Does just being able to “get the job done” qualify someone to be a leader in Jesus’ Church? Is it wise to assume that someone volunteering to fill a leadership role knows how to do it well without training? The answer to both questions is, “No.” Large churches as well as small churches need to provide leadership training for everyone who is overseeing a ministry team, activity, or project. All training should include not just “what you will do” but also “who you are to be” as a servant-leader in Jesus’ Church. This might help to circumvent the “it’s my ministry” mentality.
I received a phone call from a friend who is the women’s ministry team leader for a small church. The church had been around for many years, and the women’s ministry had become a “silo ministry,” meaning it had been operating basically on its own disconnected from the church leadership. Various women would bring their ideas of what each wanted to do, help the group to raise money for the projects, and then spend it on those projects. They love their Lord, have good hearts and have supported several local missions.
The elders of the church realized this structure was not healthy so they suggested a reorganization of the women’s leadership. The congregation members recommended women of character and faith to form the new team (2 had been part of the old structure). I met with this wonderful group of ladies to talk over how they would transition from the old “silo ministry” format to one that was integrated with the mission of the church, including a greater emphasis on disciple-making. We also talked over how to carefully affirm the value and service of those who had previously headed up the old way of doing things. We knew this would take lots of prayer, love and patience.
Most of those who had been part of the old structure welcomed the changes once the purpose was explained. No one was making them stop their individual ministries; it was just that not all of those activities were going to be incorporated into the new women’s ministry structure. However, the new team was really concerned about the response of one particular woman who didn’t like anyone messing with “her ministry.” For several years, she had been getting away with this “it’s my ministry” mentality and would intimidate anyone who got in her way. This woman had a heart for a particular local mission, had been allowed to lead this public ministry, and she got the job done—her way.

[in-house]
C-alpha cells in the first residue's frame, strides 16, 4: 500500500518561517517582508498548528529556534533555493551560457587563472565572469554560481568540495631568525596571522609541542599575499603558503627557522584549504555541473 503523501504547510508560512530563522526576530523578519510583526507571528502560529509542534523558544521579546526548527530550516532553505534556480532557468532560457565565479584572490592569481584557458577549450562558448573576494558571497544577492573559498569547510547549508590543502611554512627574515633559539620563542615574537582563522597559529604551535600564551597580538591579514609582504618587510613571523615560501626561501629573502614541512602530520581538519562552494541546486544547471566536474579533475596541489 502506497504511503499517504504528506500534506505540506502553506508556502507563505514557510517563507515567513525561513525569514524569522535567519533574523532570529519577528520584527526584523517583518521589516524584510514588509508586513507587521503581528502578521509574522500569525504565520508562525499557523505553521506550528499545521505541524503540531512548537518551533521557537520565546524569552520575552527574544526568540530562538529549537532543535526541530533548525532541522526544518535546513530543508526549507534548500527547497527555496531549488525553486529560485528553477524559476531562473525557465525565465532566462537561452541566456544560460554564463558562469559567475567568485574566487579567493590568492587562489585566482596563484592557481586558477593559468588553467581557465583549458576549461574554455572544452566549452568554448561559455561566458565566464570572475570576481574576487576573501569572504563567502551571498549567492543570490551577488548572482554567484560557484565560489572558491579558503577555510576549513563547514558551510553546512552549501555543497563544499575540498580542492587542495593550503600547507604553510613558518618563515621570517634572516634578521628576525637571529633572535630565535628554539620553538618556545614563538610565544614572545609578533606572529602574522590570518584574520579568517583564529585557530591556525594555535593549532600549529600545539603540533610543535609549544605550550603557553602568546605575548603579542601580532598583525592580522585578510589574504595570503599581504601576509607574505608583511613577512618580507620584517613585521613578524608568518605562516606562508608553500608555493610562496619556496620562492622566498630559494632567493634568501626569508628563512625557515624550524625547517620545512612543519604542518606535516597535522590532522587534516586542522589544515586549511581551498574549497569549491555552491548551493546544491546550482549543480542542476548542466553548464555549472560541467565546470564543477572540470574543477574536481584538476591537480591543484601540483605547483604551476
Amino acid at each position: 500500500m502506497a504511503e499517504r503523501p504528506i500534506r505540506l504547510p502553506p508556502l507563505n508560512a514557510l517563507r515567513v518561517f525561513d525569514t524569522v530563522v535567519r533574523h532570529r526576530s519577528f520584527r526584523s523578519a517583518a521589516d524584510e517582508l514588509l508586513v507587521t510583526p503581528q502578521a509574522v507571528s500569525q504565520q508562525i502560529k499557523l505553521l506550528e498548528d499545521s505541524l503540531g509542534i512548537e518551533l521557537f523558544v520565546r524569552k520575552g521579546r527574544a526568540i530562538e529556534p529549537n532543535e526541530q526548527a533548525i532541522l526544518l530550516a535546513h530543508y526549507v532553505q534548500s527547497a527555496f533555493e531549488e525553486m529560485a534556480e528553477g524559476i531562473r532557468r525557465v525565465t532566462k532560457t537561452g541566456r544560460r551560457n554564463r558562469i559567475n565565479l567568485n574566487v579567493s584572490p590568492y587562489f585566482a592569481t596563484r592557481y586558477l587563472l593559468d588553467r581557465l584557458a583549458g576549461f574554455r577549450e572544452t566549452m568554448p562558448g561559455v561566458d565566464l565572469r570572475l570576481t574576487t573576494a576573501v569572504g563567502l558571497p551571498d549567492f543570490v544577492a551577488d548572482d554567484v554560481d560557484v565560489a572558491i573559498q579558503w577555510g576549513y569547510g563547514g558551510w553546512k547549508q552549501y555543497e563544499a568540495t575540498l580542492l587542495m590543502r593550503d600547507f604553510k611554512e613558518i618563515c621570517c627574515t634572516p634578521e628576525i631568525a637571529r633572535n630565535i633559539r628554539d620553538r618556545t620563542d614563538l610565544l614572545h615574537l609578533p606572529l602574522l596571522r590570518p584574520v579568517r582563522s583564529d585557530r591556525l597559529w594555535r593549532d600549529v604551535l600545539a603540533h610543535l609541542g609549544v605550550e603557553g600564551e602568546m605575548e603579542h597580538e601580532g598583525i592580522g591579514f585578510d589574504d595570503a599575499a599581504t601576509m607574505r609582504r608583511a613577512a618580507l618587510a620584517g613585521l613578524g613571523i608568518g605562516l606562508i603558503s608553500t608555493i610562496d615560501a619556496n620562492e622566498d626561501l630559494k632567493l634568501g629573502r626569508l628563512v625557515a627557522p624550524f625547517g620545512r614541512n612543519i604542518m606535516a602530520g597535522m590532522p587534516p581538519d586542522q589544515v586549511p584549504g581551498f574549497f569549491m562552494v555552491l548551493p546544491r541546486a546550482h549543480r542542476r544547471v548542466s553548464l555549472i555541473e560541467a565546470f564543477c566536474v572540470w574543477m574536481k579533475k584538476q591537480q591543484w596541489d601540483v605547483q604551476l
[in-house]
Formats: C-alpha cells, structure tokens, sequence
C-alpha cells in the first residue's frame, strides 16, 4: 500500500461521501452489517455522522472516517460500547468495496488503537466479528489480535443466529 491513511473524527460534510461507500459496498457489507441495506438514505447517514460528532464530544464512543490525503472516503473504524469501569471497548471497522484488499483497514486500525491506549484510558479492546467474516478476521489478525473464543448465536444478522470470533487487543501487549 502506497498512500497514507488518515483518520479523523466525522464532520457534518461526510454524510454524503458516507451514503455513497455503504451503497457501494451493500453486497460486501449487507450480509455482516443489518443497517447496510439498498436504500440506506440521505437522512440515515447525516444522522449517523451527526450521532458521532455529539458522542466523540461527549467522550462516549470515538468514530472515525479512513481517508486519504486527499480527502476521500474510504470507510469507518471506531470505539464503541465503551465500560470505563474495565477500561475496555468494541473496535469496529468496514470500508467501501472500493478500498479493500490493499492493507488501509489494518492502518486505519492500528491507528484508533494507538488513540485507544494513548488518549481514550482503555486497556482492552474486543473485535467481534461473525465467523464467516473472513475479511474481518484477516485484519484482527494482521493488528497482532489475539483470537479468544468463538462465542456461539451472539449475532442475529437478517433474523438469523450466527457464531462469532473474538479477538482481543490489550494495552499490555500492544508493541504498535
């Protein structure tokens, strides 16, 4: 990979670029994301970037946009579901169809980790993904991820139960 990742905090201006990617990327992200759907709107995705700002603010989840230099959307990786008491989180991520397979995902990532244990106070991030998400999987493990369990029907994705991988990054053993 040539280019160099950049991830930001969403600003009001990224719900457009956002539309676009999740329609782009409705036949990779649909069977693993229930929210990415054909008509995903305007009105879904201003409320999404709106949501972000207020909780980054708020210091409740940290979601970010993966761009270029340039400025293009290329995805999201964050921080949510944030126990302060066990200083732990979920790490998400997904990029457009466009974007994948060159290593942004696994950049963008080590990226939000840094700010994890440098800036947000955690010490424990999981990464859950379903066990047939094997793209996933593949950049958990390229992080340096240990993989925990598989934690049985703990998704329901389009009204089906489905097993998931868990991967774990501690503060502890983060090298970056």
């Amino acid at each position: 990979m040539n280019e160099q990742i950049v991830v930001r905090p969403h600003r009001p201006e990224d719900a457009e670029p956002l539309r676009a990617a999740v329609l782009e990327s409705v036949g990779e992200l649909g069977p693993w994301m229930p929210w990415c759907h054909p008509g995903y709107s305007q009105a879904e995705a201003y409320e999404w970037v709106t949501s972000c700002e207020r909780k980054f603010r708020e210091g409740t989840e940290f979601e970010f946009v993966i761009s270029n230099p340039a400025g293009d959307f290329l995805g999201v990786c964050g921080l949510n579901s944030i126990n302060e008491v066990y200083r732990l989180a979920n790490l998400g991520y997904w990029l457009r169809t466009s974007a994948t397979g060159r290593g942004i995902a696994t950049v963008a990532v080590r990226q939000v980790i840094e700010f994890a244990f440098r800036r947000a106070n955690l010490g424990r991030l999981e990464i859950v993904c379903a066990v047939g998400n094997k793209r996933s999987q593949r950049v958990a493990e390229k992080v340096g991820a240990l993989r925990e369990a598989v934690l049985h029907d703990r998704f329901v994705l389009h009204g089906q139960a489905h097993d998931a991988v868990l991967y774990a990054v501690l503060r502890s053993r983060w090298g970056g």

Since my friend’s church was a small church (<200), there had not been the leadership training for women heading up various activities that larger churches usually offer every year. The New Testament is pretty clear concerning the character qualities necessary for anyone in leadership in Jesus’ Church. From 1 Corinthians 2:1-5, we get that she should be humble, teachable, and Christ-focused. From 1 Timothy 3:11, we see that women in any kind of leadership position should be worthy of respect, temperate and trustworthy and definitely not malicious talkers. Such qualities of a servant-leader should certainly be included in leadership training.
The new women’s ministry team met privately with the “it’s my ministry” woman so they could carefully tell her about the changes to the women’s ministry structure and allow lots of Q&A opportunity. Sadly, the “it’s my ministry” woman responded as anticipated. She called other women who had been part of the old structure to complain about it and even slandered the church and the pastor to a visiting family. Not exactly the kind of advertising to make someone want to come back!
As I spoke with my friend, we both agreed it was time for the elders to step in and confront the “it’s my ministry” woman with her behavior. I am praying that she responds with humility and a teachable spirit. My friend and I also agreed that it was important to provide leadership training to all the women in any leadership role at her church. This would include not only Bible study small group leaders but also women who oversee outreach events, fundraisers, and the retreat. Based upon my past experience in church ministry, I emphasized this leadership training should include the New Testament character qualities necessary to be a leader in Jesus’ Church. Check out The 5 C’s of Small Group Leadership handbook and other sources found here on Bible.org.
Whether you have a large church or less than 100 attendees, it’s always a good idea to offer training on what it means to be a servant leader in Jesus’ Church. This at least will put everyone “on the same page” of approaching ministry as a team and hopefully help to avoid the “it’s my ministry” mentality.
For more information, read "Pitfalls of Leadership" by Dianne Miller.